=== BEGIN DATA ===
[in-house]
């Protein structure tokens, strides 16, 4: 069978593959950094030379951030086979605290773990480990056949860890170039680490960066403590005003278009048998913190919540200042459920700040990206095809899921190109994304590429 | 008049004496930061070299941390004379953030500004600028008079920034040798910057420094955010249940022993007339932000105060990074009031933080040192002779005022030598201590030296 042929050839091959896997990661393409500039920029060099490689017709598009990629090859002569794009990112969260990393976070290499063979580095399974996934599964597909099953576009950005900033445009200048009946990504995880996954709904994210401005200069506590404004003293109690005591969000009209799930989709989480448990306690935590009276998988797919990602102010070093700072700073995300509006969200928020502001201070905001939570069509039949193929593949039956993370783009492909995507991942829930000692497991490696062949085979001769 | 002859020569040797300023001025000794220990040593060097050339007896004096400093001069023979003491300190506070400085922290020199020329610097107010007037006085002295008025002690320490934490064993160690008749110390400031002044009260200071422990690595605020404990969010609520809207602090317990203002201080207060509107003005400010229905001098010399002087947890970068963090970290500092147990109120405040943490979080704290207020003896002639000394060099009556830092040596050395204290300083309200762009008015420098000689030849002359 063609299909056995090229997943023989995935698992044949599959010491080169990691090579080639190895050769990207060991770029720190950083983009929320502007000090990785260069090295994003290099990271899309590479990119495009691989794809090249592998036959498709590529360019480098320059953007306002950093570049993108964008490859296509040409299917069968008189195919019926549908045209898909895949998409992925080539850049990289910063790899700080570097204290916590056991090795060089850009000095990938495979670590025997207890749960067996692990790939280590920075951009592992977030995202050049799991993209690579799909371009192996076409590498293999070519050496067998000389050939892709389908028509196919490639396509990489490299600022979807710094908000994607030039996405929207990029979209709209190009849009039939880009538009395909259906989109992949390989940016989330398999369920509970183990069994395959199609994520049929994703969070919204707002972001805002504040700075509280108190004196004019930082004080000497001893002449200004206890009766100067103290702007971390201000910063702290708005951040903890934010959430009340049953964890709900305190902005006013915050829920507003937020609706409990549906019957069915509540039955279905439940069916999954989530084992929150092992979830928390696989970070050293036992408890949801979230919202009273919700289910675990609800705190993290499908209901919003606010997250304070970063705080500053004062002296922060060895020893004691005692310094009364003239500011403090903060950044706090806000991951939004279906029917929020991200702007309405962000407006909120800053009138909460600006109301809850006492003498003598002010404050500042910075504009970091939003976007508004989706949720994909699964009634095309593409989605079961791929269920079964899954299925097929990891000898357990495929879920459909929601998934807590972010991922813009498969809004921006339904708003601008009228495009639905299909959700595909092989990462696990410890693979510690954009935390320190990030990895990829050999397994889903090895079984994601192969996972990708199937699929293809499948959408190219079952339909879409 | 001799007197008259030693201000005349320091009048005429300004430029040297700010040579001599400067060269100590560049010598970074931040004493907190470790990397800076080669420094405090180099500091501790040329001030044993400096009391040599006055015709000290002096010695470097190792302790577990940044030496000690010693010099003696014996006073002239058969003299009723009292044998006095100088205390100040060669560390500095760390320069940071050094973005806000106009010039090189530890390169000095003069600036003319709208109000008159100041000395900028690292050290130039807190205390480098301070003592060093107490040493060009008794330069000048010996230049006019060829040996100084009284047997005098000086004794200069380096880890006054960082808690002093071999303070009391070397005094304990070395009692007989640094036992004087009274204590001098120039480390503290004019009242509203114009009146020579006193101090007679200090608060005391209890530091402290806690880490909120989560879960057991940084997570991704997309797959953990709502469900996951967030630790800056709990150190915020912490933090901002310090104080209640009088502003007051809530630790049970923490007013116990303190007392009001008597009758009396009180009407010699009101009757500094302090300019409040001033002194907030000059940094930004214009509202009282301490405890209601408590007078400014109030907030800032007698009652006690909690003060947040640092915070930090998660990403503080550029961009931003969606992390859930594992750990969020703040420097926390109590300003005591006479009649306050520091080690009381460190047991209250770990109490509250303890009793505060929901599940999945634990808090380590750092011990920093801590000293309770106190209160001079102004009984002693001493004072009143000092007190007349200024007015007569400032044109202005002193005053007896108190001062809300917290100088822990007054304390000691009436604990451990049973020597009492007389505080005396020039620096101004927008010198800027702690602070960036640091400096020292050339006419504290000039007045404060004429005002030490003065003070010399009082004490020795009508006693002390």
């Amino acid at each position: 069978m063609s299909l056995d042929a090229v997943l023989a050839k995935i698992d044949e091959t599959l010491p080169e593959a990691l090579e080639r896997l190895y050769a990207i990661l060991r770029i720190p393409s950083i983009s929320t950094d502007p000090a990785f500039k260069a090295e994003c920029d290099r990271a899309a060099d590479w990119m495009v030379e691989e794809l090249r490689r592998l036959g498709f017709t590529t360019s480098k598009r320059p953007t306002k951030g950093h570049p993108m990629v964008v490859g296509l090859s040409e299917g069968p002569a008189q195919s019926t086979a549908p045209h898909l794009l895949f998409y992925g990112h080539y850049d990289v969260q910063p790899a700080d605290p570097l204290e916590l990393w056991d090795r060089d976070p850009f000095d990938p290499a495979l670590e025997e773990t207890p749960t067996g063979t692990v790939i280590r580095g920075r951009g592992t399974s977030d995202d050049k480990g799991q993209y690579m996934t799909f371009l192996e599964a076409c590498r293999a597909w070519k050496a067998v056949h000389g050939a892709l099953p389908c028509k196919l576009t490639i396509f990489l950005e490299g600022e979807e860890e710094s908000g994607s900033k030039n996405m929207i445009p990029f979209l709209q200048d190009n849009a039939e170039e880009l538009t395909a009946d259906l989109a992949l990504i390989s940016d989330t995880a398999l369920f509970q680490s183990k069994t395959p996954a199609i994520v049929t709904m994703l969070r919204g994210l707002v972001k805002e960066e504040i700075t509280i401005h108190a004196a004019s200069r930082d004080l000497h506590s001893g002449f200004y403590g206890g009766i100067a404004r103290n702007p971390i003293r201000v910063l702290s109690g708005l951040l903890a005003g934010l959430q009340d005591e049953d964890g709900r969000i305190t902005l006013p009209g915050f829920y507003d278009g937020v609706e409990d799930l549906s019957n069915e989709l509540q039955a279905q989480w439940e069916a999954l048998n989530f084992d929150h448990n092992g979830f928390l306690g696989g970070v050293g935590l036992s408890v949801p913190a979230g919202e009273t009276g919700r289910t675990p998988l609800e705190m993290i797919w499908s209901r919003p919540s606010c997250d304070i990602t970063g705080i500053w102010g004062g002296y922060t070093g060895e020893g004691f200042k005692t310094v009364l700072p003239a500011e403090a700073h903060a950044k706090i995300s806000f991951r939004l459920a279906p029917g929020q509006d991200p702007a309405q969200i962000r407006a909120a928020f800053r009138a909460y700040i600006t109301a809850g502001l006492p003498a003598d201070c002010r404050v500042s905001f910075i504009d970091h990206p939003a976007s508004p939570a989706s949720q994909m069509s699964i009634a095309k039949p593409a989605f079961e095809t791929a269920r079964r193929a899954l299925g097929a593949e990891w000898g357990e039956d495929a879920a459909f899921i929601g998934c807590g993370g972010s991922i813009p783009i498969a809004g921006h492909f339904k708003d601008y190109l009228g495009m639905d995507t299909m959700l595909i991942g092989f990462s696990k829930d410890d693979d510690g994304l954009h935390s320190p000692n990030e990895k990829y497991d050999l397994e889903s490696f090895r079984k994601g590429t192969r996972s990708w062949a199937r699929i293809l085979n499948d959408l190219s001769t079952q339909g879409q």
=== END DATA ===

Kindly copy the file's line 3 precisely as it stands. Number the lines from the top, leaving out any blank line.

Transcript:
């Amino acid at each position: 069978m063609s299909l056995d042929a090229v997943l023989a050839k995935i698992d044949e091959t599959l010491p080169e593959a990691l090579e080639r896997l190895y050769a990207i990661l060991r770029i720190p393409s950083i983009s929320t950094d502007p000090a990785f500039k260069a090295e994003c920029d290099r990271a899309a060099d590479w990119m495009v030379e691989e794809l090249r490689r592998l036959g498709f017709t590529t360019s480098k598009r320059p953007t306002k951030g950093h570049p993108m990629v964008v490859g296509l090859s040409e299917g069968p002569a008189q195919s019926t086979a549908p045209h898909l794009l895949f998409y992925g990112h080539y850049d990289v969260q910063p790899a700080d605290p570097l204290e916590l990393w056991d090795r060089d976070p850009f000095d990938p290499a495979l670590e025997e773990t207890p749960t067996g063979t692990v790939i280590r580095g920075r951009g592992t399974s977030d995202d050049k480990g799991q993209y690579m996934t799909f371009l192996e599964a076409c590498r293999a597909w070519k050496a067998v056949h000389g050939a892709l099953p389908c028509k196919l576009t490639i396509f990489l950005e490299g600022e979807e860890e710094s908000g994607s900033k030039n996405m929207i445009p990029f979209l709209q200048d190009n849009a039939e170039e880009l538009t395909a009946d259906l989109a992949l990504i390989s940016d989330t995880a398999l369920f509970q680490s183990k069994t395959p996954a199609i994520v049929t709904m994703l969070r919204g994210l707002v972001k805002e960066e504040i700075t509280i401005h108190a004196a004019s200069r930082d004080l000497h506590s001893g002449f200004y403590g206890g009766i100067a404004r103290n702007p971390i003293r201000v910063l702290s109690g708005l951040l903890a005003g934010l959430q009340d005591e049953d964890g709900r969000i305190t902005l006013p009209g915050f829920y507003d278009g937020v609706e409990d799930l549906s019957n069915e989709l509540q039955a279905q989480w439940e069916a999954l048998n989530f084992d929150h448990n092992g979830f928390l306690g696989g970070v050293g935590l036992s408890v949801p913190a979230g919202e009273t009276g919700r289910t675990p998988l609800e705190m993290i797919w499908s209901r919003p919540s606010c997250d304070i990602t970063g705080i500053w102010g004062g002296y922060t070093g060895e020893g004691f200042k005692t310094v009364l700072p003239a500011e403090a700073h903060a950044k706090i995300s806000f991951r939004l459920a279906p029917g929020q509006d991200p702007a309405q969200i962000r407006a909120a928020f800053r009138a909460y700040i600006t109301a809850g502001l006492p003498a003598d201070c002010r404050v500042s905001f910075i504009d970091h990206p939003a976007s508004p939570a989706s949720q994909m069509s699964i009634a095309k039949p593409a989605f079961e095809t791929a269920r079964r193929a899954l299925g097929a593949e990891w000898g357990e039956d495929a879920a459909f899921i929601g998934c807590g993370g972010s991922i813009p783009i498969a809004g921006h492909f339904k708003d601008y190109l009228g495009m639905d995507t299909m959700l595909i991942g092989f990462s696990k829930d410890d693979d510690g994304l954009h935390s320190p000692n990030e990895k990829y497991d050999l397994e889903s490696f090895r079984k994601g590429t192969r996972s990708w062949a199937r699929i293809l085979n499948d959408l190219s001769t079952q339909g879409q």